As expected, the first day was rough, there were lots of accidents. Fortunately, there were many successes too. Even Harper who never successfully peed on the potty learned this skill. On the second and third day, the kids were getting the hang of peeing on the toilet, but not one would poop. I consulted other moms of multiples and discovered that many kids took several weeks before they consistently pooped the toilet even though their parents considered them “trained” after the three days. I took comfort knowing this and we continued the potty training process. Nearly a month later not one child pooped on the potty. Ever. Some accidents were so bad that I cut undies off the child so I wouldn’t have to pull the mess over their legs. Numerous undies made it to the trash. I felt defeated. What was I to do? Call the Worst Potty Trainer for advice, of course.
I know, who would call the person who admittedly failed at potty training not once, but three times? Me because I FINALLY understood why she failed. When I called my cousin, Jennifer, self-proclaimed worst potty trainer ever, I could hear her husband laughing audibly in the background. I wasn’t seeking advice to “fix” the problem or to magically train the children. I knew I presented the opportunity for success, but for one reason or another they weren’t ready for it. I needed reassurance that it was okay to stop with all the pressure and let the kids wear pull ups, for their comfort and my sanity. (At this point my sanity was hanging on by a thread). Jennifer taught me a new mantra that I repeat in my head multiple times per day,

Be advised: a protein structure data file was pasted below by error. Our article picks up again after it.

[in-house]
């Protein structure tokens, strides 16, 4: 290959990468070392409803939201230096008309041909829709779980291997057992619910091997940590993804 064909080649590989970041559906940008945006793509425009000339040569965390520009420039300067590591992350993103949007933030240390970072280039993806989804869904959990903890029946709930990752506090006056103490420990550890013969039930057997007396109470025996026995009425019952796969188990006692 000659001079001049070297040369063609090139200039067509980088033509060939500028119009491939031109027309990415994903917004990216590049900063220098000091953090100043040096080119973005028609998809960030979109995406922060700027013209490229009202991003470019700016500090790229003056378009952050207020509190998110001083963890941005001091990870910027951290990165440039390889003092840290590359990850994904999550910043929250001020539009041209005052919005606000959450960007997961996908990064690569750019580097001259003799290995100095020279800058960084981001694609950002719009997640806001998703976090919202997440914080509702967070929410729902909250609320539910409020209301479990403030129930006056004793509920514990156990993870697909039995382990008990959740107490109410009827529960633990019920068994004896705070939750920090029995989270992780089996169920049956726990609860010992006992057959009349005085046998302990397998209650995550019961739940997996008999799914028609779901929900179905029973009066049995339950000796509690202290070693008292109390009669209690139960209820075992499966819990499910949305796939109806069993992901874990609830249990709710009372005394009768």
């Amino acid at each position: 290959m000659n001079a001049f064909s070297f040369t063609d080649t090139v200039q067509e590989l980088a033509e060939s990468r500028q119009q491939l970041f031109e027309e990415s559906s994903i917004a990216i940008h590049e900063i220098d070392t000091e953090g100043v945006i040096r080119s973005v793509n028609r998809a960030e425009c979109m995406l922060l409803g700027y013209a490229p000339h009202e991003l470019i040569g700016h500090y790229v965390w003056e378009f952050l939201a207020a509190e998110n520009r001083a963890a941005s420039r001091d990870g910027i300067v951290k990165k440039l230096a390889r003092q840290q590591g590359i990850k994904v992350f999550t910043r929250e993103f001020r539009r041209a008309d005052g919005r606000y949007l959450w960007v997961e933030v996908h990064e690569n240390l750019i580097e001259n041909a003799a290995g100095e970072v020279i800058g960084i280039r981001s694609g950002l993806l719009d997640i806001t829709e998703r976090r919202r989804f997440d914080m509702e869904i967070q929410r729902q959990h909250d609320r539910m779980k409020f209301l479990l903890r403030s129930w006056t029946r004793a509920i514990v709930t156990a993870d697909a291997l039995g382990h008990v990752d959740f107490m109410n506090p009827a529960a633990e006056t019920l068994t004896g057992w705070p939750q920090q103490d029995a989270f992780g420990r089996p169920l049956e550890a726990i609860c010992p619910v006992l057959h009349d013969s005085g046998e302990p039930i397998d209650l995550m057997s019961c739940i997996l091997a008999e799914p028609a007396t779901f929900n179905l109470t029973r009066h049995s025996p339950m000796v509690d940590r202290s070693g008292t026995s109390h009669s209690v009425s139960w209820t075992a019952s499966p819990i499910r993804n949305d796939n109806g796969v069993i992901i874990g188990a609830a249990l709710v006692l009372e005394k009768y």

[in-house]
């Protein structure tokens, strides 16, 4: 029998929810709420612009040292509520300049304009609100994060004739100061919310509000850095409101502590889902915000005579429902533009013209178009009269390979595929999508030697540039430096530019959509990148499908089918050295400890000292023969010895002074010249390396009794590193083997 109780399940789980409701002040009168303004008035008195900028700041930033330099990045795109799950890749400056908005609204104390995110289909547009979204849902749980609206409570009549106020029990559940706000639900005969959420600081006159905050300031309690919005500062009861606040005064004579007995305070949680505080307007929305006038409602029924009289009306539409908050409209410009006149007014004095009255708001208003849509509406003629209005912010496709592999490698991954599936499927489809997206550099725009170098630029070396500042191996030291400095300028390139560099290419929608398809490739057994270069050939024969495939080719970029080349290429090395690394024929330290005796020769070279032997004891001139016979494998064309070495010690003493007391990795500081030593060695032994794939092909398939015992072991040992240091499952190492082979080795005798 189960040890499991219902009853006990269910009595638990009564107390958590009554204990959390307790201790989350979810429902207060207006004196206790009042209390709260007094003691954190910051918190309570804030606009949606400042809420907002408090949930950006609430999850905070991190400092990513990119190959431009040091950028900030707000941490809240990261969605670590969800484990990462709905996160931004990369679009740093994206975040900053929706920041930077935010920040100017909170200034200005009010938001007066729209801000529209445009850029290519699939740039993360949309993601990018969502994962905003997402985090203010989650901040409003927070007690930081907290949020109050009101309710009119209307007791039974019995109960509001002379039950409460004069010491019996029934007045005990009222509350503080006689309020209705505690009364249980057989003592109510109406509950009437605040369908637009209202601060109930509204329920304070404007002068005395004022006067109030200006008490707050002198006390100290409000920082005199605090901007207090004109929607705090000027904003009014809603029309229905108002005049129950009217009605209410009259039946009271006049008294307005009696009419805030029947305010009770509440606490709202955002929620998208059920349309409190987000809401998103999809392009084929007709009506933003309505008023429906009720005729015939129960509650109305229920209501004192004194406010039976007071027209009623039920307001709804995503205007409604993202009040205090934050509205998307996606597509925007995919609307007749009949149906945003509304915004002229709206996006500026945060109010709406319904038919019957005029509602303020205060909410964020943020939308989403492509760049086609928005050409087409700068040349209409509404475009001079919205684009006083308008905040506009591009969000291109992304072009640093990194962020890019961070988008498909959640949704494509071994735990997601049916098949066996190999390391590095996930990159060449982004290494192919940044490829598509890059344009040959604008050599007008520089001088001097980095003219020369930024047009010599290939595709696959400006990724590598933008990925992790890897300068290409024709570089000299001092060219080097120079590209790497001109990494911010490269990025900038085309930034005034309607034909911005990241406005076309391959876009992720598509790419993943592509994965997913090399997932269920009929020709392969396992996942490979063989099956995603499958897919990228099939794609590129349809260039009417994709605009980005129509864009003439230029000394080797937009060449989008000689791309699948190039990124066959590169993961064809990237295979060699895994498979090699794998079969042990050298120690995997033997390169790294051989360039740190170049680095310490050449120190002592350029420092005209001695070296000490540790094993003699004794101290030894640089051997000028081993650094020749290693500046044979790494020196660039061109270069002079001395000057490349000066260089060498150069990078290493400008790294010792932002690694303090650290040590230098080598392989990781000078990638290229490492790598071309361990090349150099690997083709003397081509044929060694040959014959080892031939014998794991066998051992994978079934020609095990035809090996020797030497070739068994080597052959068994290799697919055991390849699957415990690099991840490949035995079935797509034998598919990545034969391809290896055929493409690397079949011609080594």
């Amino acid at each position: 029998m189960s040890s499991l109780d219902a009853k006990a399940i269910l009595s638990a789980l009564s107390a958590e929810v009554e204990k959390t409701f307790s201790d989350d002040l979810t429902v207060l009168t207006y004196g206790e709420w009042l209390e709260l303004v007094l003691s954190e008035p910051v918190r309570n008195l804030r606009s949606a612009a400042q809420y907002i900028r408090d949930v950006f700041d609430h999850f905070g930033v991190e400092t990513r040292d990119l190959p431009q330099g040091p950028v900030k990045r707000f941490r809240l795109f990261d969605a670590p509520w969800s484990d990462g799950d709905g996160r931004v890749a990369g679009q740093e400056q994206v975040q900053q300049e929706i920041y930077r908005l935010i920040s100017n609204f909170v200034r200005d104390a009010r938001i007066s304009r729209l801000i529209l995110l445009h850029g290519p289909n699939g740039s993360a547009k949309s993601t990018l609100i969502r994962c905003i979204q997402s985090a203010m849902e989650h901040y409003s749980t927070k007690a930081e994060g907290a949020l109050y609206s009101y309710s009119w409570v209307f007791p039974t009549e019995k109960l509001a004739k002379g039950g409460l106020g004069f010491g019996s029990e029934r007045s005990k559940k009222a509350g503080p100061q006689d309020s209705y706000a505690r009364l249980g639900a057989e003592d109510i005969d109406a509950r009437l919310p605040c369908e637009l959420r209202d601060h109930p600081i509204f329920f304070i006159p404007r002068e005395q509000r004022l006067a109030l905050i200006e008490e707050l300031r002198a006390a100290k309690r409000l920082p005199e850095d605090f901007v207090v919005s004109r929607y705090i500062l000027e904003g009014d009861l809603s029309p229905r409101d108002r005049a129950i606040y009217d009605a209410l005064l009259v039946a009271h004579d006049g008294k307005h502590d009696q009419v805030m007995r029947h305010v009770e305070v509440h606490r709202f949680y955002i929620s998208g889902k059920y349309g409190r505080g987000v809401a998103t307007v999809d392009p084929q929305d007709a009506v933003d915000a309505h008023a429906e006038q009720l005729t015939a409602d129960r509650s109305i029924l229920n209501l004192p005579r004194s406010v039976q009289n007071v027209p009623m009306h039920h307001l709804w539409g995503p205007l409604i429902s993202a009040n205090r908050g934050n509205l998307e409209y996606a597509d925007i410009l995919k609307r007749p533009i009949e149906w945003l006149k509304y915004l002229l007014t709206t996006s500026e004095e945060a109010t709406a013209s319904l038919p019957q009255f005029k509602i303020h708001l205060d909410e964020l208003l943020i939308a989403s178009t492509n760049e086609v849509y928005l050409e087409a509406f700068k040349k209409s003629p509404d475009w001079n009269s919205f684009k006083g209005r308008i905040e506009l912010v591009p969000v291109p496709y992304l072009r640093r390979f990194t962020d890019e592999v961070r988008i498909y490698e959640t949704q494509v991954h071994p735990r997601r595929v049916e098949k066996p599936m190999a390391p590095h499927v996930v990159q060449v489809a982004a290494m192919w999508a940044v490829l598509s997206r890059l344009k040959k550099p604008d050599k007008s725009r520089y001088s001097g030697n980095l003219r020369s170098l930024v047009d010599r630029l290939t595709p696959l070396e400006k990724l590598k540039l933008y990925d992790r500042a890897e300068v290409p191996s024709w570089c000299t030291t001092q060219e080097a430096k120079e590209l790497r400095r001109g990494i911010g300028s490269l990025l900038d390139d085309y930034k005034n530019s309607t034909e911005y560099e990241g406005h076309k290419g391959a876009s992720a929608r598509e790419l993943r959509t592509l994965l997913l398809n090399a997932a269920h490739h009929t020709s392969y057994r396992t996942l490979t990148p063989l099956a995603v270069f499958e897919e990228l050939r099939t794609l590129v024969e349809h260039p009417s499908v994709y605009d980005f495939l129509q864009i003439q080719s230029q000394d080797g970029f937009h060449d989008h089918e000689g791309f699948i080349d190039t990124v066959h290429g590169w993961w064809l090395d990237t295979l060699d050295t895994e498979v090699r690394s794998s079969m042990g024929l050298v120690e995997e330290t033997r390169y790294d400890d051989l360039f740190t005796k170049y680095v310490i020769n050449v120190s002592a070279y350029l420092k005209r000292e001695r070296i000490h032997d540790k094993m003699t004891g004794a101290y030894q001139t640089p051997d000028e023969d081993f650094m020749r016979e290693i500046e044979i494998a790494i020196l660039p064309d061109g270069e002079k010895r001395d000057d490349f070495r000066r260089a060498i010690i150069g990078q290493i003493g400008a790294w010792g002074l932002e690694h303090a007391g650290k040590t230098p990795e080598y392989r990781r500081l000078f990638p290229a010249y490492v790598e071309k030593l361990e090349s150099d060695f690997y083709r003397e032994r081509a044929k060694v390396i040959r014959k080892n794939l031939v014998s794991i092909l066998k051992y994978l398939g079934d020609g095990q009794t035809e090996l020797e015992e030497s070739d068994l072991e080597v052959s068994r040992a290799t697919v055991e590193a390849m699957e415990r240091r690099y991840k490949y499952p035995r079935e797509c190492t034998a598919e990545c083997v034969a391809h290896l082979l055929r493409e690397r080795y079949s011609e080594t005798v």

“Absent extenuating health issues or extraordinary circumstances, your pre-schooler will not go to kindergarten pooping in his or her pants.” -Jennifer Knott, Confessions of a Pastor’s Family
Jennifer also gave me this piece of wisdom,
“Therefore do not worry about tomorrow, for tomorrow will worry about itself. Each day has enough trouble of its own.”
God’s desire is for us not to worry.
After our conversation, I put all the undies away and added Pampers Easy Ups Training Pants to my monthly subscribe and save with Amazon mom. And, more importantly, I breathed a sigh of relief. I let go of all the pressure to “train the kids”. I left all the potty seats in the bathroom and continued praise for success, but the stresses of watching for signs, cleaning up messes, and utter frustration were relieved. About four or five weeks after quitting potty training, Mason disappeared from the dinner table. I thought he headed to the playroom, but soon heard a little voice proclaim, “I pooped on the potty!!!!” Everyone leapt from their seats to confirm his claim. The other three kids screeched in delight saying, “Mace, YOU DID IT!!!!” We all beamed in pride. And you know what? Mason has continued using the toilet independently for weeks. The others aren’t quite there, but they’ve had successes here and there, and they will go to kindergarten using the potty. I’m done potty training, and I’m good with that. Our attention has shifted more to one of “toilet learning” than toilet training, and it’s much less stressful for all of us.
P. S. I’m fully aware of the MANY potty training techniques available to get the job done, and I bet I’ve tried the majority of them. I know that numerous parents have met success with such techniques. You may even be tempted to share your own nuggets of advice, but please just keep them to yourself 😉